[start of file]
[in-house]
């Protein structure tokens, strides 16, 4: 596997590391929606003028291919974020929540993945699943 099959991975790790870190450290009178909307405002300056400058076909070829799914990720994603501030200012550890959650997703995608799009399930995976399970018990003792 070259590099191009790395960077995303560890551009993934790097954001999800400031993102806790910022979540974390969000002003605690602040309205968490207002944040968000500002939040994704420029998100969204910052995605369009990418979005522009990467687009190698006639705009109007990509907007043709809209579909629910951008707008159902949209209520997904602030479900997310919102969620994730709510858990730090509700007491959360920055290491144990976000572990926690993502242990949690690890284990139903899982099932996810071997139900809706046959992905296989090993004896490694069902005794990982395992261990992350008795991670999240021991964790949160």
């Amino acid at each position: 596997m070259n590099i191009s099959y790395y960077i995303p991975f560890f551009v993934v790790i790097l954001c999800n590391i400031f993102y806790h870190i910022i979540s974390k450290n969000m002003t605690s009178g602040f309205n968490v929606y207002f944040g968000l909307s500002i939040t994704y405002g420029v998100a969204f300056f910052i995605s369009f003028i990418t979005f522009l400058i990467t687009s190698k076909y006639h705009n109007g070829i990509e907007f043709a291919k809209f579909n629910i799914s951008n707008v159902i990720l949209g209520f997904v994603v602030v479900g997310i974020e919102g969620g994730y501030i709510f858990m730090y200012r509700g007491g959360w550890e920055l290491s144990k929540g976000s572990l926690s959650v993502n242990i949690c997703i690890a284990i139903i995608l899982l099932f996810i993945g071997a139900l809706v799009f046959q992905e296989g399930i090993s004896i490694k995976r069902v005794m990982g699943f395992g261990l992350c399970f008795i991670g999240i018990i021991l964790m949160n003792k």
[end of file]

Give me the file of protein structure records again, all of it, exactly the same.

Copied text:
[in-house]
């Protein structure tokens, strides 16, 4: 596997590391929606003028291919974020929540993945699943 099959991975790790870190450290009178909307405002300056400058076909070829799914990720994603501030200012550890959650997703995608799009399930995976399970018990003792 070259590099191009790395960077995303560890551009993934790097954001999800400031993102806790910022979540974390969000002003605690602040309205968490207002944040968000500002939040994704420029998100969204910052995605369009990418979005522009990467687009190698006639705009109007990509907007043709809209579909629910951008707008159902949209209520997904602030479900997310919102969620994730709510858990730090509700007491959360920055290491144990976000572990926690993502242990949690690890284990139903899982099932996810071997139900809706046959992905296989090993004896490694069902005794990982395992261990992350008795991670999240021991964790949160």
């Amino acid at each position: 596997m070259n590099i191009s099959y790395y960077i995303p991975f560890f551009v993934v790790i790097l954001c999800n590391i400031f993102y806790h870190i910022i979540s974390k450290n969000m002003t605690s009178g602040f309205n968490v929606y207002f944040g968000l909307s500002i939040t994704y405002g420029v998100a969204f300056f910052i995605s369009f003028i990418t979005f522009l400058i990467t687009s190698k076909y006639h705009n109007g070829i990509e907007f043709a291919k809209f579909n629910i799914s951008n707008v159902i990720l949209g209520f997904v994603v602030v479900g997310i974020e919102g969620g994730y501030i709510f858990m730090y200012r509700g007491g959360w550890e920055l290491s144990k929540g976000s572990l926690s959650v993502n242990i949690c997703i690890a284990i139903i995608l899982l099932f996810i993945g071997a139900l809706v799009f046959q992905e296989g399930i090993s004896i490694k995976r069902v005794m990982g699943f395992g261990l992350c399970f008795i991670g999240i018990i021991l964790m949160n003792k």